One optical technique for film-thickness measurements uses a single, short (100 fs) optical pulse to generate an acoustic pulse that propagates into a multilayer structure. The acoustic pulse reflects off various interfaces (i.e., layer/layer and substrate/layer interfaces) in the structure, thus causing its echo to return to the structure's surface. The returning echo pulse modulates the surface reflectivity and is measured with a variably delayed optical probe pulse. The thickness of the layers in the structure is determined by analyzing the time dependence of the reflected probe beam and the sound velocities of the film and substrate materials.
In another prior technique, a measurement system launches a surface acoustic wave with known wavelength λ. A fixed wavelength is imprinted on the wave by illuminating the copper surface with a powerful pulsed laser. The laser beam is divided into multiple beams so that an array of alternating light regions (constructive interference) and dark regions (destructive interference) as above. The period of the array is the imprinted wavelength. The copper is heated and expands in the region of the light stripes, and surface acoustic waves are launched in the two opposite directions perpendicular to the stripes. The surface acoustic wave is a series of ripples on the surface and effectively forms a diffraction grating. A second laser beam is diffracted off the grating and the surface acoustic wave frequency is imprinted on this second beam. The wave frequency is measured by the time dependence of the diffracted beam intensity. If the frequency is measured by the system, then the wave speed c can be calculated. Once c is known, the film thickness can be determined if the material acoustic constants are known.
A first aspect of the invention is a method for determining the thickness, density or other properties of a material that involves producing an acoustic wave at a first frequency in a material layer with a first laser beam. After the wave with a known frequency is created within the material layer, the angle of diffraction of a second laser beam from the acoustic wave is measured. With the measured angle of diffraction and the known frequency of the wave, the wavelength of the acoustic wave and thickness of the material layer or layers are then determined.
Another aspect of the invention is a system for measuring the thickness, density or other properties of a material. The system comprises a first laser, the first laser creating a first beam, the first beam creating an acoustic wave at a first frequency in the material, a second laser, the second laser creating a second beam, a portion of which is reflected and a portion of which is diffracted by the material, and a position sensing detector that measures the angle of diffraction of the diffracted portion of the second beam.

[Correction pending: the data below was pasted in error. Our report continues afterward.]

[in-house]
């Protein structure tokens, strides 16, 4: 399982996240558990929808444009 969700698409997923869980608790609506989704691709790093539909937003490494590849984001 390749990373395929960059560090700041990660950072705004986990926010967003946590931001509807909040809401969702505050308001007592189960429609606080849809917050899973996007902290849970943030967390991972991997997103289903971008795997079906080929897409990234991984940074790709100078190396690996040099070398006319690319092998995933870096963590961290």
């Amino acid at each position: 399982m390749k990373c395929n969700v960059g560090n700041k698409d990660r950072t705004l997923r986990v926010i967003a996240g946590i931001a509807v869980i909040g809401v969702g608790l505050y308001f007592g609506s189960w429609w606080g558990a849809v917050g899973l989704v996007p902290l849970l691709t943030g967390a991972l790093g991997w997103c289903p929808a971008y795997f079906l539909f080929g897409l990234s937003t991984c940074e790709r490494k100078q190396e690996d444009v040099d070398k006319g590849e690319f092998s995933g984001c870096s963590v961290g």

FIG. 1 is a schematic of a first embodiment of the invention.
FIG. 2 is a schematic of a second embodiment of the invention.
The fundamental physical basis of surface acoustic wave measurement is that the phase velocity, or sinusoidal wave speed, depends in part on the thickness of the layer in which it propagates. The wave speed also depends on the acoustic constants of both the film and the substrate, as well as the wavelength or frequency of the wave. The speed, wavelength, and frequency for any wave are connected by the following relation:
where c is the phase velocity, v is the frequency and λ is the wavelength. For a given film material, substrate material, and film thickness, c is fixed but will be unknown because the film thickness is unknown.
Referring to FIG. 1, optical system 100 creates an acoustic wave 145 with a definite frequency and measures the wavelength of the acoustic wave 145.
Continuous wave (CW) excitation laser 110 creates an excitation beam 115. The wavelength of CW laser 110 and beam 115 is selected based upon the material to be tested, and will be different for different applications. For instance, to measure a roughly one micron copper layer, a green, frequency doubled YAG or UV laser is preferred. CW laser 110 can be modulated at any frequency ranging from 100 MHz to 2 GHz. Although laser 110 is illustrated as a CW laser, a pulsed laser or any laser that can excite a wave with a known frequency may be used in place of a CW laser. Preferably, if employed, the pulsed laser should have a pulse length of roughly 1 microsecond or longer. Beam 115 travels through acousto-optic modulator 120, which modulates the beam at a definite frequency, p, of, for instance, 300 MHz. The focused beam 142 is in the form of a single narrow stripe, not an array, with no wavelength or q associated with it. Beam 115 passes through and is focused by cylinder lens combination 130 and 135 in the form of a narrow stripe and repetitively heats a small rectangular region 140 of copper at the same frequency (300 MHz) and the resulting expansion launches surface acoustic waves 145 in opposite directions perpendicular to the rectangular region 140. The illuminated rectangular region 140 is about 1 micron by about 50-100 microns. These waves 145 have a wavelength λa and form a diffraction grating.